Philadelphia icon Jimmy Amadie returns to the spotlight with a new project called “Something Special” on Aug. 16, 2011, and he will make his first public performance since 1967 at the Philadelphia Museum of Art at 5:45 p.m. and 7:15 p.m. on Friday, Oct. 14.
Amadie, 74, has battled many struggles over the years, but he is happy to share his love of music with his fans.
“This is the best time of my life,” Amadie said in a news release. “I’m 74 years old and I’m getting better every day.”
Amadie’s story has been recounted often since his miraculous return to the piano bench in the mid-1990s, but it bears repeating. The North Philadelphia native was a promising young pianist in the 1950s, accompanying the likes of Mel Torme, Woody Herman and Red Rodney, when his performing career was brought to an abrupt halt by severe tendonitis in both hands. Playing the piano suddenly became sheer agony, and Amadie was reduced to improvising only in his head for the next 35 years.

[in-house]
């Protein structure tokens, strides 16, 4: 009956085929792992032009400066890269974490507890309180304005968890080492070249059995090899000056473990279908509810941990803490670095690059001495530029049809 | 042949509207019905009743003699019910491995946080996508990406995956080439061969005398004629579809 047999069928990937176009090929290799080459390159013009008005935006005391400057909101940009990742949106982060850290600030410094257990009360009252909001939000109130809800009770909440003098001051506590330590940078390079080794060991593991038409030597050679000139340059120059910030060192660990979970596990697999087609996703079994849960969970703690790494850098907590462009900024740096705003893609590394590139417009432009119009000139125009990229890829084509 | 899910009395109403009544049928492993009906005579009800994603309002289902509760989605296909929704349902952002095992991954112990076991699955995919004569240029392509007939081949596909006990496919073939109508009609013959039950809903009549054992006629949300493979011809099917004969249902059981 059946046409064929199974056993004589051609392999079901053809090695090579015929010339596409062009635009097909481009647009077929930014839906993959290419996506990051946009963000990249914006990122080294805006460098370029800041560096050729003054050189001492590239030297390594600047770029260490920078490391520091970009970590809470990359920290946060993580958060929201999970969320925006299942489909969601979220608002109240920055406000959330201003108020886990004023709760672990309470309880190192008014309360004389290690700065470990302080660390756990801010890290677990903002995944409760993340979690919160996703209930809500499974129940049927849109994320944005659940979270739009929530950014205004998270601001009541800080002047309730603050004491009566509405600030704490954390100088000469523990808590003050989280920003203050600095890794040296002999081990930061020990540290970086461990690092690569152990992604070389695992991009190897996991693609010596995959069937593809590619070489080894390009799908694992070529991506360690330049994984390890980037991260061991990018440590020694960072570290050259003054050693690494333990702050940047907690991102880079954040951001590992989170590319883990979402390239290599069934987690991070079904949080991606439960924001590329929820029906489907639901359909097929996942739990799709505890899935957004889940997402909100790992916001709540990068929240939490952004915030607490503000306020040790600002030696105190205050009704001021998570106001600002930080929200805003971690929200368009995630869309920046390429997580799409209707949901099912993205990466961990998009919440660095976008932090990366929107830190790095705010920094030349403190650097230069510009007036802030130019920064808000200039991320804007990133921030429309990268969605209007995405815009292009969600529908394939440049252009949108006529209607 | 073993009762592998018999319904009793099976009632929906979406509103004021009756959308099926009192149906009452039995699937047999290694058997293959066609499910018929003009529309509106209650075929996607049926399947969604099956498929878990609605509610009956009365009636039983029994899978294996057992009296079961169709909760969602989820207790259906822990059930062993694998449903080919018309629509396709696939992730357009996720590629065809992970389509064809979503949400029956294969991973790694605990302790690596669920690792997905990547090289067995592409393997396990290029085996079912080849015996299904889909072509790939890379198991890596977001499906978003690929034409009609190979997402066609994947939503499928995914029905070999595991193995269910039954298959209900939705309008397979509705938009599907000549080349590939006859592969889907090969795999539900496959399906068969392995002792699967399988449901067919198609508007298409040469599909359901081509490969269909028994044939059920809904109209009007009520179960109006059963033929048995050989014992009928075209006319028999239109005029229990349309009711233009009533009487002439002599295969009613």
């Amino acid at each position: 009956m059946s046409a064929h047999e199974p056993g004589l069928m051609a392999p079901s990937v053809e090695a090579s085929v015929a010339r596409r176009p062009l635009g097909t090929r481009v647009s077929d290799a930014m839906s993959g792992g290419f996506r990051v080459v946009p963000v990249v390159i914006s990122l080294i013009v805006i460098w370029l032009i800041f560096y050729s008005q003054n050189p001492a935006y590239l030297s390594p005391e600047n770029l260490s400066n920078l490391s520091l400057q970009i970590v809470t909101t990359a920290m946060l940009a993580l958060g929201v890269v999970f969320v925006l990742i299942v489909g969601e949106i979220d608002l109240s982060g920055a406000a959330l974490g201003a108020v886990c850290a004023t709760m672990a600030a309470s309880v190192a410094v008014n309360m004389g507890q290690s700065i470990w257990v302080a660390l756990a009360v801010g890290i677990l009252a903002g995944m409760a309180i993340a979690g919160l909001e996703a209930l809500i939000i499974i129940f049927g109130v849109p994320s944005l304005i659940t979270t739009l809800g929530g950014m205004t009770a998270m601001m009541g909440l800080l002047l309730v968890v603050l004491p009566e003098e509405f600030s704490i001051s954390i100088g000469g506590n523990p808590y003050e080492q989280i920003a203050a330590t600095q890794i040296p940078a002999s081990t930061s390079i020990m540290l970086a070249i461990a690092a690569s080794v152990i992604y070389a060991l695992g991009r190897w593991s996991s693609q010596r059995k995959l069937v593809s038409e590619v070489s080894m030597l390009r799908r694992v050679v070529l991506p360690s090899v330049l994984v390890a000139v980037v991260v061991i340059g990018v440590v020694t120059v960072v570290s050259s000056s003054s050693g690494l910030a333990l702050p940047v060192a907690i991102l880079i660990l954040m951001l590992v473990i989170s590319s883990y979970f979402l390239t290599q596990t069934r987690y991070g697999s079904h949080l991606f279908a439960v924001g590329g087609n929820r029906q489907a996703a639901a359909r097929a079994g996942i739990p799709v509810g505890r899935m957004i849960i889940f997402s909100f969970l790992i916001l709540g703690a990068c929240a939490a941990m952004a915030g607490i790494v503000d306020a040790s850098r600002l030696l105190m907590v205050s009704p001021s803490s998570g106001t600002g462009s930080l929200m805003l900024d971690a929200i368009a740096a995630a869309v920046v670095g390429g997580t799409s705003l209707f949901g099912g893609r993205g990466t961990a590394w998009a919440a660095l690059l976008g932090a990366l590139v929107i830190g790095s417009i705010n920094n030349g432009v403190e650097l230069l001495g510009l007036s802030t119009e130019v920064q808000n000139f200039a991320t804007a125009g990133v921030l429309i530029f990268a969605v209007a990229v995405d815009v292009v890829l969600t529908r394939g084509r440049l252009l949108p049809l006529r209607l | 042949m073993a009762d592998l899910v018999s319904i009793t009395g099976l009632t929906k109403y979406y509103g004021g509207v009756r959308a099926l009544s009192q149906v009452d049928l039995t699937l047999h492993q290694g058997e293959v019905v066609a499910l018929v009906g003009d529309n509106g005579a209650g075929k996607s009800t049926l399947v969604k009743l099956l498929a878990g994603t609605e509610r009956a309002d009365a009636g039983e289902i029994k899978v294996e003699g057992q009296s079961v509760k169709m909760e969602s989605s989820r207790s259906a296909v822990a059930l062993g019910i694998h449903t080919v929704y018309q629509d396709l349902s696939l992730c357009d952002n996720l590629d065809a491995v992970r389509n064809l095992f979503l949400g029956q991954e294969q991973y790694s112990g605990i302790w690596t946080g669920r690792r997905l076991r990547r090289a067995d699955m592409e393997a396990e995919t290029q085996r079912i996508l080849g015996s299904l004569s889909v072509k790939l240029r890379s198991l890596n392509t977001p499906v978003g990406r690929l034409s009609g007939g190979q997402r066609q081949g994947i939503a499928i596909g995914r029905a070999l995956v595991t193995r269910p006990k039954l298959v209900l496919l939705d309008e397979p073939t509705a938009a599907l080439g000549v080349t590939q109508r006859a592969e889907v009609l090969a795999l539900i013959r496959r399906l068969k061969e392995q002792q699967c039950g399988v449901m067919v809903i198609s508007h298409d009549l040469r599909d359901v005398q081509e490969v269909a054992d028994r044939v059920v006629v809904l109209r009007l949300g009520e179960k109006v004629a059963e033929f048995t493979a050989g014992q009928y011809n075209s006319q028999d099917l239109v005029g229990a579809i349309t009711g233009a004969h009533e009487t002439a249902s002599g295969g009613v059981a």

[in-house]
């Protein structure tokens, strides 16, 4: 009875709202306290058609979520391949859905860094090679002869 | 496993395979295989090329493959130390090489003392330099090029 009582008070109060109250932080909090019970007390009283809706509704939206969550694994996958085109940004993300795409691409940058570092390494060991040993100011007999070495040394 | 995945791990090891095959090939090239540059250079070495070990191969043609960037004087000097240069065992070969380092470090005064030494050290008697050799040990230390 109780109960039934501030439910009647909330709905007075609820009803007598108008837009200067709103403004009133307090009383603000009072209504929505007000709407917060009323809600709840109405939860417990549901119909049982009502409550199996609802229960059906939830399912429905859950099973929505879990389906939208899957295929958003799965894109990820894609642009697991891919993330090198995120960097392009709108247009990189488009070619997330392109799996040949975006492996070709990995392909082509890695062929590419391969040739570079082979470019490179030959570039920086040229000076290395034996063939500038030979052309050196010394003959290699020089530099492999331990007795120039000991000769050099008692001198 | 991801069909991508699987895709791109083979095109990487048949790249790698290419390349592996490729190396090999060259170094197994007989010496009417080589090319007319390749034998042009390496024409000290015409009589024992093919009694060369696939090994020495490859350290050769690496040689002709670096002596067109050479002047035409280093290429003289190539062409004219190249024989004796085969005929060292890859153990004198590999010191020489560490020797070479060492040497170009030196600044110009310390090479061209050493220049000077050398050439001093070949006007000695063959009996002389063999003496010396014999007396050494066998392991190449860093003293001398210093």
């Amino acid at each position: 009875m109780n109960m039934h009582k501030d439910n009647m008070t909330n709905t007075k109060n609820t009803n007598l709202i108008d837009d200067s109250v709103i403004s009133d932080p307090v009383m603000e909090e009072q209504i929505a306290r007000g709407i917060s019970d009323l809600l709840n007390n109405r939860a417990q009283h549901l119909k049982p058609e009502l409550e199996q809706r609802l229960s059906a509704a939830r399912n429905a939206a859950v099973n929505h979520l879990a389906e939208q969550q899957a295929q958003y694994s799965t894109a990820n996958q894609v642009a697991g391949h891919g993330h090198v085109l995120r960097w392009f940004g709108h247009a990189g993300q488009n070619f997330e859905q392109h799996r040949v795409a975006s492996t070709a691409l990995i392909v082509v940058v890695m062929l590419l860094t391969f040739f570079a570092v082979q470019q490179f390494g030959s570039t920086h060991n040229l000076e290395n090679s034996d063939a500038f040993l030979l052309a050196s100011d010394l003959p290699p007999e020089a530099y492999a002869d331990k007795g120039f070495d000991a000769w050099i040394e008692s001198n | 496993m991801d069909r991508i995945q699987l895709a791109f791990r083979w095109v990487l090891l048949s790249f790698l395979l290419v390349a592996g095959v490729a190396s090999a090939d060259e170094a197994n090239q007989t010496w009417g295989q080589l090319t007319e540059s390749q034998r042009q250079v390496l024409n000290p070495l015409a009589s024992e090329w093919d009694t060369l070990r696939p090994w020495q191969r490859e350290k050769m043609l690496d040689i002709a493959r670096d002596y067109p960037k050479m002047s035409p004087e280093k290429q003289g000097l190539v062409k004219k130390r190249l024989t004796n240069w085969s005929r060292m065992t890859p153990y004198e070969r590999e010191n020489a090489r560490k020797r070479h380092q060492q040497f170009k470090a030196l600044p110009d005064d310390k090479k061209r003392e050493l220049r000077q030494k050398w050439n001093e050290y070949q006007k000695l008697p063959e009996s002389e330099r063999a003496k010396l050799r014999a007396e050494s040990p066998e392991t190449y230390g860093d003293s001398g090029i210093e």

He managed to maintain an influential presence on jazz through those decades thanks to his own teaching (students included Kurt Rosenwinkel, John Di Martino and famed TV composer Edd Kalehoff) and the publication of two highly-regarded instructional volumes: Harmonic Foundation for Jazz and Popular Music and Jazz Improv: How To Play It and Teach It. His own belated recording debut finally arrived in 1995, thanks to a series of surgeries and his own indomitable fighting spirit.
Just as his luck seemed to be improving he was faced with a further setback. Following the 2007 recording of The Philadelphia Story, he was diagnosed with lung cancer; having reached the summit of one mountain, he suddenly found himself at the base of another.
“I didn’t know if I was going to get another chance to play,” Amadie said. “I decided to give it my best shot and play without holding back. I’m glad I did. I can’t tell you what I learned.”